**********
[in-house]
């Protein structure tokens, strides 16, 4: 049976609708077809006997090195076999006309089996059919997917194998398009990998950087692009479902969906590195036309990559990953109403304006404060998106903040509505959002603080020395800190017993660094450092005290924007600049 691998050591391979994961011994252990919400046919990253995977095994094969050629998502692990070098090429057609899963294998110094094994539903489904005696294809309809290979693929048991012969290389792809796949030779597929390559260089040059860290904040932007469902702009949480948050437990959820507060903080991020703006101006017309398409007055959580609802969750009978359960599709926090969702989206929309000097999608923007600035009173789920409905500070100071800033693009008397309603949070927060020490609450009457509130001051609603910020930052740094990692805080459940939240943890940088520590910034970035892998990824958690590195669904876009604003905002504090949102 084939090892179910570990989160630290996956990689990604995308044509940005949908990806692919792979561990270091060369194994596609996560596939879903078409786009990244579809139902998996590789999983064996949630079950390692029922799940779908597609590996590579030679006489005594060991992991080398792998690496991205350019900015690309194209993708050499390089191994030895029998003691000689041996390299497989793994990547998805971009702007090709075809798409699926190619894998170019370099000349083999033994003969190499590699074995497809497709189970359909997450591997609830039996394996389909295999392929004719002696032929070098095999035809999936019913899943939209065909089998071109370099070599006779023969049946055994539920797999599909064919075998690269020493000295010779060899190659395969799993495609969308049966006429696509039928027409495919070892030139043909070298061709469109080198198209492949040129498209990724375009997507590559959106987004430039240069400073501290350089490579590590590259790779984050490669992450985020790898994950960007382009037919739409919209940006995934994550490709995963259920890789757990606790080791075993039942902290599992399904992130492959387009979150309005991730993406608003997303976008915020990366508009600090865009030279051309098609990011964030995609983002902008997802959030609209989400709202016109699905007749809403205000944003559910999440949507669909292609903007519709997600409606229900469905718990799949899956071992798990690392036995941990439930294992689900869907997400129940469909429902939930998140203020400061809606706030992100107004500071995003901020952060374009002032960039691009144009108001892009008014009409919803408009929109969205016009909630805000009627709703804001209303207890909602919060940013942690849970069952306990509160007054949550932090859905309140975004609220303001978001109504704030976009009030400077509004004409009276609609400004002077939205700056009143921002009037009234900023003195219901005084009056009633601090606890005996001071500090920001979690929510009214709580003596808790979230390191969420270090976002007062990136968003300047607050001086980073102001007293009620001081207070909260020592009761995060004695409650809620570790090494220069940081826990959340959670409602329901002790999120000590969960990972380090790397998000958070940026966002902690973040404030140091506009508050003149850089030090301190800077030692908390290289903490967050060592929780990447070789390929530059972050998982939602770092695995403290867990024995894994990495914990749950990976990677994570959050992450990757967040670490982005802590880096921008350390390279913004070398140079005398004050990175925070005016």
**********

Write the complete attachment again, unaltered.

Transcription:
[in-house]
């Protein structure tokens, strides 16, 4: 049976609708077809006997090195076999006309089996059919997917194998398009990998950087692009479902969906590195036309990559990953109403304006404060998106903040509505959002603080020395800190017993660094450092005290924007600049 691998050591391979994961011994252990919400046919990253995977095994094969050629998502692990070098090429057609899963294998110094094994539903489904005696294809309809290979693929048991012969290389792809796949030779597929390559260089040059860290904040932007469902702009949480948050437990959820507060903080991020703006101006017309398409007055959580609802969750009978359960599709926090969702989206929309000097999608923007600035009173789920409905500070100071800033693009008397309603949070927060020490609450009457509130001051609603910020930052740094990692805080459940939240943890940088520590910034970035892998990824958690590195669904876009604003905002504090949102 084939090892179910570990989160630290996956990689990604995308044509940005949908990806692919792979561990270091060369194994596609996560596939879903078409786009990244579809139902998996590789999983064996949630079950390692029922799940779908597609590996590579030679006489005594060991992991080398792998690496991205350019900015690309194209993708050499390089191994030895029998003691000689041996390299497989793994990547998805971009702007090709075809798409699926190619894998170019370099000349083999033994003969190499590699074995497809497709189970359909997450591997609830039996394996389909295999392929004719002696032929070098095999035809999936019913899943939209065909089998071109370099070599006779023969049946055994539920797999599909064919075998690269020493000295010779060899190659395969799993495609969308049966006429696509039928027409495919070892030139043909070298061709469109080198198209492949040129498209990724375009997507590559959106987004430039240069400073501290350089490579590590590259790779984050490669992450985020790898994950960007382009037919739409919209940006995934994550490709995963259920890789757990606790080791075993039942902290599992399904992130492959387009979150309005991730993406608003997303976008915020990366508009600090865009030279051309098609990011964030995609983002902008997802959030609209989400709202016109699905007749809403205000944003559910999440949507669909292609903007519709997600409606229900469905718990799949899956071992798990690392036995941990439930294992689900869907997400129940469909429902939930998140203020400061809606706030992100107004500071995003901020952060374009002032960039691009144009108001892009008014009409919803408009929109969205016009909630805000009627709703804001209303207890909602919060940013942690849970069952306990509160007054949550932090859905309140975004609220303001978001109504704030976009009030400077509004004409009276609609400004002077939205700056009143921002009037009234900023003195219901005084009056009633601090606890005996001071500090920001979690929510009214709580003596808790979230390191969420270090976002007062990136968003300047607050001086980073102001007293009620001081207070909260020592009761995060004695409650809620570790090494220069940081826990959340959670409602329901002790999120000590969960990972380090790397998000958070940026966002902690973040404030140091506009508050003149850089030090301190800077030692908390290289903490967050060592929780990447070789390929530059972050998982939602770092695995403290867990024995894994990495914990749950990976990677994570959050992450990757967040670490982005802590880096921008350390390279913004070398140079005398004050990175925070005016």